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FCC Grants GCI Licenses to Operate 3 Alaska TV Stations

Published On: Oct 30 2013 01:28:00 PM AKDT
FCC Grants GCI Licenses to Operate 3 Alaska TV Stations

The Federal Communications Commission has granted unrestricted licenses to cable provider GCI for the operation of three TV stations it has purchased, denying a challenge from several Alaska broadcasters.

In the Tuesday order, announced Wednesday, FCC officials sharply rejected a series of objections to GCI subsidiary Denali Media Holdings' acquisition of Anchorage CBS affiliate KTVA-TV, as well as Southeast Alaska NBC affiliates KATH-TV in Juneau and KSCT-TV in Sitka. The purchases were announced in November 2012.

Four broadcasters opposed granting GCI the operating licenses in a petition in a joint filing before the FCC:

•    KTUU-TV owner Northern Lights Media, Inc.
•    Vision Alaska LLC, owner of ABC affiliates KYUR-TV in Anchorage, KATN-TV in Fairbanks and KJUD-TV in Juneau
•    Ketchikan TV LLC, owner of Southeast Alaska CBS affiliates KXLJ-TV in Juneau, KUBD-TV in Ketchikan and KTNL-TV in Sitka
•    Coastal Television Broadcasting LLC, owner of Anchorage Fox affiliate KTBY-TV

The broadcasters claimed the purchase was potentially monopolistic, citing GCI's massive statewide reach as a communications provider through such initiatives as its TERRA-SW broadband Internet project in Southwest Alaska.

In addition, KYES-TV owner Fireweed Communications LLC filed a separate protest saying the purchase would add a vertical monopoly in Alaska's TV market to what it described as an existing horizontal monopoly.

In responses to the petitions, GCI officials said the purchase would simply improve competition in the state's TV markets, noting that KTUU reaches an estimated 90 percent of Alaska households. According to GCI officials, the FCC had considered and dismissed the issue raised by Fireweed when it repealed a rule limiting cross-ownership of cable TV systems and broadcast stations.

In its 10-page order (PDF) denying the petitions and granting the GCI licenses this week, FCC officials say the agency first considered whether the objections raised by the various broadcasters inherently justified denying GCI the licenses.

"The petitions and informal objections fail to meet this statutory burden," FCC officials wrote. "We conclude that the petitions to deny and objections do not make a prima facie showing that grant of the Applications would be inconsistent with the public interest, convenience and necessity."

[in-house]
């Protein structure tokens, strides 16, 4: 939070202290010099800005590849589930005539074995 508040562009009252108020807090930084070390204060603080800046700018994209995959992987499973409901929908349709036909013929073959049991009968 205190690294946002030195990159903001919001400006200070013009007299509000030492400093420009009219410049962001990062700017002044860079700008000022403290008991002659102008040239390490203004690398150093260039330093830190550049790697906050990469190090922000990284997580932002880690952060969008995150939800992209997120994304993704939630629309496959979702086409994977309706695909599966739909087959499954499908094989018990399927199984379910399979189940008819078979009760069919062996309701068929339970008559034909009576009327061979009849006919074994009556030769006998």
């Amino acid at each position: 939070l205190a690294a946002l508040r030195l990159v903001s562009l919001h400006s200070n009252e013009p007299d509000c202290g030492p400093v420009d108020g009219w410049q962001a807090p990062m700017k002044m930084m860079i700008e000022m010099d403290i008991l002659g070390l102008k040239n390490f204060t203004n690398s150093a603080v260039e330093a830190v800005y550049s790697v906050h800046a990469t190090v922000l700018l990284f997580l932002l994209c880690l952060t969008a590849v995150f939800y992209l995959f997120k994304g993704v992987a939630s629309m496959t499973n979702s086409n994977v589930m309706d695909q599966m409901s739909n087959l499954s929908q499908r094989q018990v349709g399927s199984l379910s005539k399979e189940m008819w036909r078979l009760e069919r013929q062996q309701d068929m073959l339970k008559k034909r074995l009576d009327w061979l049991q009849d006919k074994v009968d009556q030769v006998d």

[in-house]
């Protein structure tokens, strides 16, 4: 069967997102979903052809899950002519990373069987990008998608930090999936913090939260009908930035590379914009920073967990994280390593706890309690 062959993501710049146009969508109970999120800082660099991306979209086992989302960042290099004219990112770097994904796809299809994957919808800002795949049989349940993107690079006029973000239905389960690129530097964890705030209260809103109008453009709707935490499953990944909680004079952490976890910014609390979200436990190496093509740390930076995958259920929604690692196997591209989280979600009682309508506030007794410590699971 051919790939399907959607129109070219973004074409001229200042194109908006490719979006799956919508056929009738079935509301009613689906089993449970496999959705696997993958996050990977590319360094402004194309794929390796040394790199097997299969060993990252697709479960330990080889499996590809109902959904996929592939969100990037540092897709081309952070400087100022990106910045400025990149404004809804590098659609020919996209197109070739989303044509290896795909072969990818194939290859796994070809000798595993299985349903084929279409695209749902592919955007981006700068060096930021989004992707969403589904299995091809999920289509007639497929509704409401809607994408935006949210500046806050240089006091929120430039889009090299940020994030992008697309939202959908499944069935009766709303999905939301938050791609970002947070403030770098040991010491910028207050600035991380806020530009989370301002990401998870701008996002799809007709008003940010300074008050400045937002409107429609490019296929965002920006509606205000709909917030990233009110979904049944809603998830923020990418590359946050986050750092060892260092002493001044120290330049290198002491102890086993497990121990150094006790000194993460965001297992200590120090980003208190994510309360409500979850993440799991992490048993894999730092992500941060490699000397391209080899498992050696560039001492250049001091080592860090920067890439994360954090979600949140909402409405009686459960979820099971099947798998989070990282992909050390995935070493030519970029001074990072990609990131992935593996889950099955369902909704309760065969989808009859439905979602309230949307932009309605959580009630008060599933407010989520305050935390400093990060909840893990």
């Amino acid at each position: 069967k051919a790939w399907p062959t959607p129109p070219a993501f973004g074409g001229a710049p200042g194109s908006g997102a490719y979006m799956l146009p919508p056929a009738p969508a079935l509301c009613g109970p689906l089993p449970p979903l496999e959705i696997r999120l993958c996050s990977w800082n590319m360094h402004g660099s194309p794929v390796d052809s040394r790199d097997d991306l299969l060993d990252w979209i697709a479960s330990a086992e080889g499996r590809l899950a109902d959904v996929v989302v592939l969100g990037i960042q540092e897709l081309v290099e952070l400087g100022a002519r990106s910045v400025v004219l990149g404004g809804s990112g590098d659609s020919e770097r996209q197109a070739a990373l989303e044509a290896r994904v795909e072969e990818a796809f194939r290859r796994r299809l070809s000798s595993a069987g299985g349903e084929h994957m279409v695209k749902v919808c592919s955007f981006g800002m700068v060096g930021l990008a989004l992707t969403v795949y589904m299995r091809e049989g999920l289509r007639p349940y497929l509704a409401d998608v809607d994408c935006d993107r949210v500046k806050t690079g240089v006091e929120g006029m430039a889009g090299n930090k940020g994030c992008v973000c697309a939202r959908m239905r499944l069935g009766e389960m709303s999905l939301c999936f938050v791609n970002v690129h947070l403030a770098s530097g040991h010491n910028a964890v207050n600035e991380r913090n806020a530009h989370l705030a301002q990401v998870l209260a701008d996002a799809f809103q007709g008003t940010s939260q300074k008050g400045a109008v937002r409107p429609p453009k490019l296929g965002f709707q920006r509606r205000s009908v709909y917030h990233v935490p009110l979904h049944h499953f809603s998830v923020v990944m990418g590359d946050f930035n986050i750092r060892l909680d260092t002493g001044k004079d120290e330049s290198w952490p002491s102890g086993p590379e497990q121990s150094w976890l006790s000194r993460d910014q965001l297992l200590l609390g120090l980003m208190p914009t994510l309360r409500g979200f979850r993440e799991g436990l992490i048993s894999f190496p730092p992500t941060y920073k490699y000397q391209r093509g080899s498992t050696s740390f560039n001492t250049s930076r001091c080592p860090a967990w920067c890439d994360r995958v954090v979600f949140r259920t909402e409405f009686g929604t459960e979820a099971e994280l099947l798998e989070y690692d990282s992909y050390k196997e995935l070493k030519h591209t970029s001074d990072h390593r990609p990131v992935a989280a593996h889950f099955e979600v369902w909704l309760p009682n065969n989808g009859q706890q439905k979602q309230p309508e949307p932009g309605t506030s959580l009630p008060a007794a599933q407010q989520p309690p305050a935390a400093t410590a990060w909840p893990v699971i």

The commission also denied a major element of Northern Lights Media's argument against granting the licenses, stating the merger of Comcast and NBCUniversal -- upon which the FCC imposed safeguards -- is not similar to GCI's purchase of the three Alaska stations. It also threw out allegations that GCI would discriminate against other broadcasters after the purchase was complete.

"We disagree with these objections, and conclude that no additional conditions are necessary or appropriate to prevent GCI from discriminating against other content providers over its broadband network," FCC officials wrote. "The record indicates that facts underlying the instant transaction are distinguishable from those in the Comcast-(NBCUniversal) acquisition."

Commissioners also characterized claims that GCI might distort the stations' news content as premature and not strong enough to warrant denying GCI the operating licenses.

"The allegations regarding journalistic independence are speculative and based on hearsay, but, even if true, would be insufficient to make out a prima facie showing that grant of the Applications would be inconsistent with the public interest," FCC officials wrote.

KTUU-TV Marketing Director Brad Hillwig says managers at Northern Lights Media are disappointed with Tuesday’s order, particularly commissioners’ rejection of the Comcast-NBCUniversal comparison, but are evaluating options going forward in the ruling’s wake.

“We have no problem with competition,” Hillwig said. “That said, we don’t want to be competing with an entity that can use distribution muscle to squeeze out broadcasters.”

GCI spokesperson David Morris confirmed the decision in a brief statement Wednesday afternoon.

"The Order concluded that the licenses transfer is consistent with the public interest, convenience and necessity," Morris wrote. "With today's announcement, Denali Media will move to close the transactions over the next several days."

This is a developing story. Please check and the Channel 2 newscasts for updates.